"If Harry Potter is not our friend," Dumbledore said gravely, "then we are all certainly doomed; so we may as well assume that he is."
The man's wand stayed level, not quite pointing at Harry. "Boy almost drew on me just then."
"Er..." Harry said. He noticed that his hand was still tightly holding the wand, and consciously relaxed his hand and dropped it back to his side. "Sorry about that, you looked a bit... combat-ready."
"The scarred man's wand moved slightly away from where it had almost pointed at Harry, though it didn't lower, and the man let out a short bark of laughter. "Constant vigilance, eh, lad?" said the man.
"It's not paranoia if they really are out to get you," Harry recited the proverb.
The man turned fully toward Harry; and insofar as Harry could read any expression on the scarred face, the man now looked interested."
OOOOOOOOOOOH. Dumbledore actually perks up a bit here, introduces Moody as his 2nd-in-command and he thinks these two will get along fantastically. Mad-Eye is all "Heard they're calling you the Dementor Spooker, in the Department." That's accurate. Harry smiles "knowingly" in return. How'd you do it? The hard way...or maybe he's just lying. Anyhoo, Mad-Eye is on the hunt for whoever Voldemort was possessing before he took over Hermione.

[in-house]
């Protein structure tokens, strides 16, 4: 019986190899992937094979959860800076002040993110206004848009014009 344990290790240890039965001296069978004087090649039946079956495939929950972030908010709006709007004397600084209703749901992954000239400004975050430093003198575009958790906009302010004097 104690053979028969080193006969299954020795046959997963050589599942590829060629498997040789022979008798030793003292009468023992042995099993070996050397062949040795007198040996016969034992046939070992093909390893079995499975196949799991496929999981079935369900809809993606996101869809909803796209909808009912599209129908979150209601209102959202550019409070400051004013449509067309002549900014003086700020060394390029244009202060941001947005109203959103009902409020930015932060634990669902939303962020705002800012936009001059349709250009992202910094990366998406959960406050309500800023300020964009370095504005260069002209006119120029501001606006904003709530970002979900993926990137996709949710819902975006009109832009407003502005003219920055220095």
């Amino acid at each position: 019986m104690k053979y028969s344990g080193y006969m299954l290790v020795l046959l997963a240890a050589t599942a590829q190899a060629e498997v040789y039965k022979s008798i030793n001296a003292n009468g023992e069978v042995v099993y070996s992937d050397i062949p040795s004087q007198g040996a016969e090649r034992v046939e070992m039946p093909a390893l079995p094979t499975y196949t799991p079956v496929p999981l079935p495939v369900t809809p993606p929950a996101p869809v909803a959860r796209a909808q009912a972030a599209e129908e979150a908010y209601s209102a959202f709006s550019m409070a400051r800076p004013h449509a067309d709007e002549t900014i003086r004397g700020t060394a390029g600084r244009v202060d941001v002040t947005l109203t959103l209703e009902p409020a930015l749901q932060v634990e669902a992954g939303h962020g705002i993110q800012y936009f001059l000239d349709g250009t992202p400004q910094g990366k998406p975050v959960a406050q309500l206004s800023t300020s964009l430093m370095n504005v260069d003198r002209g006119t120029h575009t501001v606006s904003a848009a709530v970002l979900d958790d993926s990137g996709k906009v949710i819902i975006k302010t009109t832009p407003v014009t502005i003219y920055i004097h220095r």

"So the obvious question is who's gained too much power too quickly," Moody said abruptly. "And it turns out that there's a fellow who's gone and banished the Bandon Banshee, staked an entire rogue vampire clan in Asia, tracked down the Wagga-Wagga Werewolf, and exterminated a pack of ghouls using a tea-strainer. And he's milking it for all it's worth; there's been talk of the Order of Merlin. Seems to have turned into a charmer and a politician, not just a powerful wizard."
"Dear me," murmured Dumbledore. "Are you certain that he is not relying on his own skills?"
"Checked his grades," Moody said. "Record shows Gilderoy Lockhart received a Troll in his Defense O.W.L.S., didn't bother with the N.E.W.T. Just the sort of sucker to take the deal Voldie was offering." The blue eye whirled crazily within its socket. "Unless you remember Lockhart as a student, and think he had enough potential to do all that by himself?"
"No," said Professor McGonagall. She frowned. "Not a chance, I should say."
"I fear I must agree," Dumbledore said with an undertone of pain. "Ah, Gilderoy, you poor fool..."
Harry's not entirely convinced about this, which annoys Mad-Eye.. Maybe Lockhart's an innocent?
"Aurors hurt people," the scarred man said shortly. "Bad people, if you're lucky. Some days you won't be lucky, and that's all there is to it. Just remember, Dark Wizards hurt a lot more people than we do."
That's cheerful. As Mad-Eye continues to disagree, he grumbles about a first year being allowed in this room. Dumbledore basically says Harry is super awesome, and Mad-Eye calls him a naïve liability with no clue about war, so let's get him the hell out and wipe his memories before the bad guys get him.